While enjoying the open space and parks, you may encounter many different types of wildlife.
Bear, coyote and mountain lion attacks on humans are rare. Unexpected encounters with wildlife can be prevented by talking or making noise to warn bears, coyotes and mountain lions of your presence. Keeping your dogs leashed and controlled helps to prevent conflicts between pets and wildlife.
Remember to stay alert and aware of your surroundings. Viewing wildlife can be exciting and requires caution.
If you wish to report a sighting, call the Castle Rock Police Department non-emergency number, 303-663-6100, or Colorado Parks and Wildlife's Northeast Region Service Center, 303-291-7227.
For general information or to schedule educational presentations, contact Natural Resource Specialist Barbara Spagnuolo by calling 720-733-2294 or by email.
The American Beaver (Castor canadensis) is the largest living rodent in North America. Once among the most widely distributed mammals in North America, beavers were trapped virtually to extinction in the 1800s to meet demand for beaver pelts. A subsequent decline in demand, coupled with proper wildlife management, allowed beavers to become reestablished in much of their former range, and they are now common in many areas, including urban settings.
Beavers are semi-aquatic and prefer to remain in the safety of the water as much as possible. They are fairly common in Colorado, including in urban areas. In Castle Rock, beavers are active along East Plum Creek and Sellars Gulch. However, you might not catch a glimpse of these animals as you walk along the creeks during the day, since beavers are active mostly at night.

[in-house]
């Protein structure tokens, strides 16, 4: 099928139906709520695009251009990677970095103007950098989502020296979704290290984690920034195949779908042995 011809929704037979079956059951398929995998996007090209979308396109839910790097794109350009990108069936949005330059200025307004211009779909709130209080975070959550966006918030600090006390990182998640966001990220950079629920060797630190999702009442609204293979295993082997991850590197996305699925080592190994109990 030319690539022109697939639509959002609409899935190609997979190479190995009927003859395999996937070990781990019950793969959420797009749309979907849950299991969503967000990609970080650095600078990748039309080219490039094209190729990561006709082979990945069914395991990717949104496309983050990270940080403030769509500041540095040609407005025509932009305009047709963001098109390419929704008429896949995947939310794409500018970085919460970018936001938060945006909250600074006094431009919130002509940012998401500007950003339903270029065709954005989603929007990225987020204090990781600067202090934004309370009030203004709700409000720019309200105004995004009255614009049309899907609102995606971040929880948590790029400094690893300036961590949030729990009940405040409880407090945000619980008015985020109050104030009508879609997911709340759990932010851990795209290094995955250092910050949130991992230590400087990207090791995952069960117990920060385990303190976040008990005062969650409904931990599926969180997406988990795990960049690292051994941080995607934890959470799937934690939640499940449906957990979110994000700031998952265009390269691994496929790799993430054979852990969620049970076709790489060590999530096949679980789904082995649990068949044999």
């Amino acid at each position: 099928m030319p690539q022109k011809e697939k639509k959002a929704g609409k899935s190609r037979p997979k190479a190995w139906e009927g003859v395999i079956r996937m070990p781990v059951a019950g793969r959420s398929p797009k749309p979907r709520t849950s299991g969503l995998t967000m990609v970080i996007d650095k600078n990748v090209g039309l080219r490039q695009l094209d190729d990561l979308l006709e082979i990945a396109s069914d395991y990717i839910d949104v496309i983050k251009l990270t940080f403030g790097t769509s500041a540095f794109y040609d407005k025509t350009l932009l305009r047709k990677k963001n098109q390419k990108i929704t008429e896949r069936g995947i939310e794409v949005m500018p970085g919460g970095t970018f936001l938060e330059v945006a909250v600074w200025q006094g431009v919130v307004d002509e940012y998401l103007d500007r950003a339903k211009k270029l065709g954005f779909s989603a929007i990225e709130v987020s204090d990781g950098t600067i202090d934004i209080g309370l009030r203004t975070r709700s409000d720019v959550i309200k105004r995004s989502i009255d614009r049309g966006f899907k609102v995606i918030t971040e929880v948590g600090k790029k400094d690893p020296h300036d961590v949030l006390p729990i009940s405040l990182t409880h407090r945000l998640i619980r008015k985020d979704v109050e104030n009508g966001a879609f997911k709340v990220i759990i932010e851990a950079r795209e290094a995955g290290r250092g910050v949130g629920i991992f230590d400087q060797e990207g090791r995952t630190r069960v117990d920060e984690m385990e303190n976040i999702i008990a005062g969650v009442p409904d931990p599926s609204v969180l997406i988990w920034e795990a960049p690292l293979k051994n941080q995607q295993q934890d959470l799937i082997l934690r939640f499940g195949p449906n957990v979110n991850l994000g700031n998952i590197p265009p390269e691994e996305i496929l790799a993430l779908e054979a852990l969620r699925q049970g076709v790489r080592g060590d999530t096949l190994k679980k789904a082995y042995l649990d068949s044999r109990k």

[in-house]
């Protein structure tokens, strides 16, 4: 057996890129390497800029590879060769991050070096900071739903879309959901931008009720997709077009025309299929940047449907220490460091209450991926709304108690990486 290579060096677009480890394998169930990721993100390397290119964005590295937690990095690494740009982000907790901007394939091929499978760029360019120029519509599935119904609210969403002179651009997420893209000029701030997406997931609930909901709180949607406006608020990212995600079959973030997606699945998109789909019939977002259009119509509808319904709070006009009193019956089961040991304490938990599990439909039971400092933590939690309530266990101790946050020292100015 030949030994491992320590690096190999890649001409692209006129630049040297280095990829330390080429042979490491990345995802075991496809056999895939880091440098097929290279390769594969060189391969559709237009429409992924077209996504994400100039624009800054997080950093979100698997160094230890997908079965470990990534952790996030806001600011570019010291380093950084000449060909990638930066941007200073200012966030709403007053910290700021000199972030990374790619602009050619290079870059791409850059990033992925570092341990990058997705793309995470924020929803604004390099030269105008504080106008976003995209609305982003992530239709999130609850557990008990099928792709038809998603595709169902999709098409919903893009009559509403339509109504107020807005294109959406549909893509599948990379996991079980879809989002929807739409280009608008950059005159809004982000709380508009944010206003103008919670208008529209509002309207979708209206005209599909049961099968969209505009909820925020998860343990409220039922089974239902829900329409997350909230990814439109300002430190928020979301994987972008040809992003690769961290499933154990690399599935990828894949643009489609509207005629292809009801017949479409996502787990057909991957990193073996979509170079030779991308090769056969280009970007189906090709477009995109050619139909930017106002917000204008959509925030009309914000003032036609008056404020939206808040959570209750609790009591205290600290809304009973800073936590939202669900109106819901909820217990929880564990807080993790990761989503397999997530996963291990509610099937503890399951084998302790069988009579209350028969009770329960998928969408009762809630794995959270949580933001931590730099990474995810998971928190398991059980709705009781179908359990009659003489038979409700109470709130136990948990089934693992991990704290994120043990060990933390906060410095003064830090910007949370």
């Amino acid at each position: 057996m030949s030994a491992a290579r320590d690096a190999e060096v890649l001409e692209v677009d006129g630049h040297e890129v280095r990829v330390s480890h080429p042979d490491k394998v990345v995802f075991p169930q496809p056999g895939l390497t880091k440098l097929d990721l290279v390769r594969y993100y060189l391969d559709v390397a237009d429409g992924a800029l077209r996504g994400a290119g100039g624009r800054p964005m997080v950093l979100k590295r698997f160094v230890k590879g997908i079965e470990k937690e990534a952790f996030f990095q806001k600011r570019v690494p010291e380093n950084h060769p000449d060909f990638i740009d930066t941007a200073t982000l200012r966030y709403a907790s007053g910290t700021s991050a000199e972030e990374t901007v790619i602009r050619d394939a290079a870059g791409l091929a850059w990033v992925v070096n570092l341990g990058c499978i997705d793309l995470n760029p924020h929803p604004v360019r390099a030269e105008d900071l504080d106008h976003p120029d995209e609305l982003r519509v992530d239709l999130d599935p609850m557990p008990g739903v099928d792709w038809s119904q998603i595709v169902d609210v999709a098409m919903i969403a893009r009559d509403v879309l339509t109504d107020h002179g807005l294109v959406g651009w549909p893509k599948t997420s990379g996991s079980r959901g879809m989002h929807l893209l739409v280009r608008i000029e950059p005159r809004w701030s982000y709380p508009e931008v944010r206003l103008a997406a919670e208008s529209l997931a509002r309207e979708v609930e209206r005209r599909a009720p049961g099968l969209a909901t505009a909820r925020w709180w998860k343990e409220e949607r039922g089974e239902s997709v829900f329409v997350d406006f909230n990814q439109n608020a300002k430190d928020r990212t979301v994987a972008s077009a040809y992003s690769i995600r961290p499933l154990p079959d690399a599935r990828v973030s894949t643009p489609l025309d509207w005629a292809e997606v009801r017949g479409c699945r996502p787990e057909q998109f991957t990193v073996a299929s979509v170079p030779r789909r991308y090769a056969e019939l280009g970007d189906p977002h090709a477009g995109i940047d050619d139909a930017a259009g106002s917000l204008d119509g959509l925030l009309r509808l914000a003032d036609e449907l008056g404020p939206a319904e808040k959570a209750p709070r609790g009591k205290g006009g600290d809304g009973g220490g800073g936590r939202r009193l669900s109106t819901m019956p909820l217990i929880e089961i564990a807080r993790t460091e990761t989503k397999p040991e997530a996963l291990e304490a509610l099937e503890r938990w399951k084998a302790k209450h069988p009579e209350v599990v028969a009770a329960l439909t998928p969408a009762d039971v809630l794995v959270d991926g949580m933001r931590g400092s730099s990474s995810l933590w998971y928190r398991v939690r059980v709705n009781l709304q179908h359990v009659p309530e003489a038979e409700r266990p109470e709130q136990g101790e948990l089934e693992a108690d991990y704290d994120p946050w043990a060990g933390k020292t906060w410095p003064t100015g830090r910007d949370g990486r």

Cutting down trees and the benefits
Beavers use the trees they cut down for food, and they use the left-over branches for building materials for their dams and lodges.
Beavers are well-known for their tree felling and dam building, which creates deep water ponds for protection from predators, for access to their food supply and to provide underwater entrances to their lodges or bank dens.
Although the felling of these trees may appear destructive, such culling can result in more, bushier growth next spring. For example, each willow stump may re-sprout three to four new stems, while poplars tend to regrow from their roots. The wetlands and large ponds created by beaver dams can have great benefits such as water cleansing, erosion abatement, flood control and more biodiversity for other wildlife.
When concerned about the loss of native trees such as cottonwoods and willows along creeks, certain individual trees can be protected from beavers' chewing and girdling activity. An easy and more effective alternative to caging and wrapping trees is to coat tree trunks with a sand and paint mixture that may prevent gnawing, as beavers may dislike the gritty feel of the sand in their mouths.
This is a great work project for scouts or other volunteer groups that requires little oversight after target trees have been identified for protection. In the last few years, the Town has painted almost 200 native trees. If your group or troop is interested in helping paint trees in Castle Rock, please call the POST Partners Volunteer Coordinator Marcy Jones at 303-814-7456.
Black bears can swim, climb trees and run very fast. They can be seen in our area at any time, day or night, often searching for food such as berries, nuts, insects and carrion. Do not feed, approach or get between a bear and its food or its cubs. Most black bear and human encounters involve food. Black bears usually are shy of humans, but some may be naturally curious.
Help keep bears wild
Bears that enter neighborhoods are typically on the hunt for food. Dry summer weather can be difficult for bears, and many of them turn to Town streets to find food. This instinct only becomes stronger as bears start to prepare for hibernation in late September and early October. (They usually begin hibernation around mid-November.)